In the web world, being responsive has become a norm. It’s considered uncool if you don’t have your website mobile- or tablet-friendly. As much as we have been trying to make our eLearning courses responsive, we have been facing a lot of challenges all these years. The main challenge is that an eLearning course is not like a big long web page that you need to make responsive. In eLearning courses, you are dealing with screen/slide based approach, which are essentially of fixed width and height. Also, the elements in an eLearning course are more complex than a web page. A web page carries text and images, and sometimes audio, video, and animations. But an eLearning course has a timeline-based approach, with objects appearing/disappearing based on timing or click of a button. There are interactive objects, overlay objects, embedded content, assessment questions, simulations, and playbar, besides the other media elements.
Attempts have been made to create responsive eLearning courses but it called for a completely different authoring strategy and a lot of coding, which is very different from the normal eLearning course creation process. This required the authors to get trained on some new tools and technologies.
Adobe Captivate 8 has tried to simplify this process for eLearning authors and allow them to create responsive courses using the same authoring tool with the same set of options and absolutely no coding required. To meet the eLearning look-and-feel requirement and make it simpler for the authors, you will find three breakpoints for Primary, Tablet, and Mobile layout. Here’s the default width and height for the three breakpoints:
Primary view: 1024×627 pixels
Tablet view: 768×627 pixels
Mobile view: 360×415 pixels
You can change the default size easily by moving the width and height sliders. One important thing to note here is that in responsive projects, only width is responsive and height remains static to give the same slide-based paradigm and give more control to the author.
To make it simpler for the authors, Adobe Captivate comes with pre-built responsive themes which allows them to lay out the content well on all the breakpoints without much efforts.
The authors need to design the content on Primary screen as they always have, and then tweak the content for the tablet and mobile layouts with the help of various size and position options. Also, when objects are added in a responsive project, they automatically takes a percentage-based size and position and resize themselves in different layouts. Of course, this can be changed to pixel-based size and position, along with other options that allow you to keep the overlay objects intact and move the related objects on the screen together.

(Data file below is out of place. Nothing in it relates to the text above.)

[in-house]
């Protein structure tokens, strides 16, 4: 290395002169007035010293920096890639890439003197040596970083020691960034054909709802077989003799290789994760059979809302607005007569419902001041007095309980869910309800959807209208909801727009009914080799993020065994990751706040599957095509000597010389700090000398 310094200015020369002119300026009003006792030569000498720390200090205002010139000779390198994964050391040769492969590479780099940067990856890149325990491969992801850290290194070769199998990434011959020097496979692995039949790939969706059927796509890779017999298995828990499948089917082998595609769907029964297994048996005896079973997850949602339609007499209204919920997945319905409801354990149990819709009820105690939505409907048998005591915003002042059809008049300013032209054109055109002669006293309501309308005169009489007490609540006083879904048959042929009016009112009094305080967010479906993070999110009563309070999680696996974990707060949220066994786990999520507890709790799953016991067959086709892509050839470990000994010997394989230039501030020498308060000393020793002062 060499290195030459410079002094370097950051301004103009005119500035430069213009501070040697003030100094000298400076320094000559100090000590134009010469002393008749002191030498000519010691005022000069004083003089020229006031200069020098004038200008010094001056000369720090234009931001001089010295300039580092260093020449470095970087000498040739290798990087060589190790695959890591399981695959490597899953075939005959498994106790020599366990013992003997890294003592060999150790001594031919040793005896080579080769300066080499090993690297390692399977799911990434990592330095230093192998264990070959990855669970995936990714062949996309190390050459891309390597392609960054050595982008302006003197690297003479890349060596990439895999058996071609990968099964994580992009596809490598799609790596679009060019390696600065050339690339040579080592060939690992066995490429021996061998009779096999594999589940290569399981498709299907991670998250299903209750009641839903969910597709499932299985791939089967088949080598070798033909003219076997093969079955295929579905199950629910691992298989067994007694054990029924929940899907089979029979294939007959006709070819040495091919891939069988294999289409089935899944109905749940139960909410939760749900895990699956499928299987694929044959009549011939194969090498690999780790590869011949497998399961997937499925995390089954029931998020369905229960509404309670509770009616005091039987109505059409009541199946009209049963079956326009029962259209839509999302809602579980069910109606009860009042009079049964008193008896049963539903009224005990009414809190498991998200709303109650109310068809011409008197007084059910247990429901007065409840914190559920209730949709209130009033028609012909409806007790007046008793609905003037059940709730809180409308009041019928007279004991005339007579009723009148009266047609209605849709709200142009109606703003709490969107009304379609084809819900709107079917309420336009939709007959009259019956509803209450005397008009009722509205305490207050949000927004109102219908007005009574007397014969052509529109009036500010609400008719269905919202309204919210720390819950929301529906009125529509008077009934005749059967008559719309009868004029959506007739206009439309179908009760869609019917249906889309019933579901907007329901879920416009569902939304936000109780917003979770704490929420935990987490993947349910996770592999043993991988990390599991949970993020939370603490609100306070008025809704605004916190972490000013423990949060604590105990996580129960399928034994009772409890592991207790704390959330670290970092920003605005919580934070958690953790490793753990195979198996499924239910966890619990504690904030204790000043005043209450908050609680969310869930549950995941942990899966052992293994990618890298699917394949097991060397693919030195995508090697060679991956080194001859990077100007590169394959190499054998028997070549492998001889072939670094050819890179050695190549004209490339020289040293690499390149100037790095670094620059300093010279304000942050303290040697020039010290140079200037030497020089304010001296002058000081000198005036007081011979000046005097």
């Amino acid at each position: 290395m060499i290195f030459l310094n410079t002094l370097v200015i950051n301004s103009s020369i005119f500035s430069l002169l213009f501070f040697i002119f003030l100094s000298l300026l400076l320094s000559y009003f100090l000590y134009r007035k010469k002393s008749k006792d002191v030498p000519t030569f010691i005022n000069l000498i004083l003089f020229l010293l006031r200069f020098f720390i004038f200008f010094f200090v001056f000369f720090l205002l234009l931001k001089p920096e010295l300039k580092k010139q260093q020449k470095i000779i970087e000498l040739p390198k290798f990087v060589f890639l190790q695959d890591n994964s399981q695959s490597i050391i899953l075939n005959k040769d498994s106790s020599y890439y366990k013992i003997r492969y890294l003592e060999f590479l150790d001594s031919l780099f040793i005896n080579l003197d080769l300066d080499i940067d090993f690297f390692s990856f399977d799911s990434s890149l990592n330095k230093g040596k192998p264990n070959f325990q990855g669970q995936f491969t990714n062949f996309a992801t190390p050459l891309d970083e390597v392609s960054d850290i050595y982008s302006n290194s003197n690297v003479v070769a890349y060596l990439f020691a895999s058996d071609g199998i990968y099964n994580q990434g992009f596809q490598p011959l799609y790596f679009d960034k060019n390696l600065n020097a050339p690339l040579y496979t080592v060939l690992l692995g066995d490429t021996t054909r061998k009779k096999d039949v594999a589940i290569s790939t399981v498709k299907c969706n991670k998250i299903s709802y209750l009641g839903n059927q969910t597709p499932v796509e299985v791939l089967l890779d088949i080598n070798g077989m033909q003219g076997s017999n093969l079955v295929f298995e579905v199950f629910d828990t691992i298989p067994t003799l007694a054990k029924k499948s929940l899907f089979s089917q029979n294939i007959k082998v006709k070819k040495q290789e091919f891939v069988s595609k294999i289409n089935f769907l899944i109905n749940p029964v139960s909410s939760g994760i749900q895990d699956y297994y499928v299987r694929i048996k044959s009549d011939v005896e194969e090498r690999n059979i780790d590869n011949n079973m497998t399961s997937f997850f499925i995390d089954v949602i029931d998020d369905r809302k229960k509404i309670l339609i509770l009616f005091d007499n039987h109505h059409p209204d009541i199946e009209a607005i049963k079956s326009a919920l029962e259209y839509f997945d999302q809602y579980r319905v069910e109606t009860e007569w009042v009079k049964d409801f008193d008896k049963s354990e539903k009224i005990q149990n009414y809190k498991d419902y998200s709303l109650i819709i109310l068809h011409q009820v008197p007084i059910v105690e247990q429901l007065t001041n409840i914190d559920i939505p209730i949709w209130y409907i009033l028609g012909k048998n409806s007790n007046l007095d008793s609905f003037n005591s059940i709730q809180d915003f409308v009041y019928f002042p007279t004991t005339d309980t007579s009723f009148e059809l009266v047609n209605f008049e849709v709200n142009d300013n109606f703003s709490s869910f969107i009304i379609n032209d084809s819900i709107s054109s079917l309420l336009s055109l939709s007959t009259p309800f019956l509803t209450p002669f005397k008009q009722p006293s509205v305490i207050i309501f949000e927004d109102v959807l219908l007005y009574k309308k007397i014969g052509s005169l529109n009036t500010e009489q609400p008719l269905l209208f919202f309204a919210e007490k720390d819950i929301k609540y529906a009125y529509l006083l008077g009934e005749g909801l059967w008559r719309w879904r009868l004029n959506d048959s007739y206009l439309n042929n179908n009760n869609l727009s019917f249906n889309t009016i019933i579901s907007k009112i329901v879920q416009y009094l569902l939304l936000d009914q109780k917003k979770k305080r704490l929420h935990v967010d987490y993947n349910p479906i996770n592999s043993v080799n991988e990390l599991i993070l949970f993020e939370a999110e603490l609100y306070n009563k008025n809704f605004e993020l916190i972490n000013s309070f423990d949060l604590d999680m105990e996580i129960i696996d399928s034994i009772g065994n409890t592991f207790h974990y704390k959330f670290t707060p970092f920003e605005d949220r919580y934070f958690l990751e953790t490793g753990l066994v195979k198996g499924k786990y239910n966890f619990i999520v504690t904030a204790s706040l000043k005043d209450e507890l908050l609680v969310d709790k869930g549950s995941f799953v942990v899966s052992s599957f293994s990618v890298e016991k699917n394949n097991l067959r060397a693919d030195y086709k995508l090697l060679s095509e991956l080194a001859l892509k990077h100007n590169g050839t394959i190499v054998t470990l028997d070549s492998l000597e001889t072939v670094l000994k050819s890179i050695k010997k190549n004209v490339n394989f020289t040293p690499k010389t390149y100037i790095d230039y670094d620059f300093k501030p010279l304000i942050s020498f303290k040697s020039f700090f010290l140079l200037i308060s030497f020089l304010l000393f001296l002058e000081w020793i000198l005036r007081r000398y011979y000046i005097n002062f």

Based on the device width and height, you can also exclude objects from some of the views to show just the important objects in the small size devices and use the space judiciously. There is also a possibility to assign a minimum or maximum size for an object so that it doesn’t become extra-large or extra-small on different devices. This comes in really handy when you are including branding imagery in your course which cannot be smaller/bigger than a particular size. You can also have a completely different look and feel for each device size.
There can be different text for each breakpoint along with different formatting for the text. The text can also be made fluid which reflows on different screen sizes instead of being truncated.
Previewing a project is a very important task while creating an eLearning course, and Captivate provides various options to preview the responsive content well. You can check the placement of the objects in different layouts in the edit area by switching to different breakpoints. You can preview the course in a browser, which comes with three different tabs to allow you to see the content. It also comes with a slider, which allows you to check how content is looking in between breakpoints. Adobe Captivate also has a preview option in Edge Inspect, to help you preview your courses directly on devices.
These responsive courses are gesture-enabled and you can easily use the swipe, tap, and pinch options to navigate through the courses.
Also, to take the mobile learning experience a step further, Adobe Captivate comes with variables to use the GPS-capabilities and device type to deliver location-aware and device-specific learning experience. Providing training based on the location of the learner can be really helpful for employee induction training, disaster recovery, health care options based on location, travel-related information, single training for global audience, etc.
Adobe Captivate 8 is the first tool that allows you to create true responsive courses and has opened a world of opportunities to explore the mobile learning arena!
To learn more about how to create a responsive courses, join me for a live webinar on Tuesday, 27th May 2014.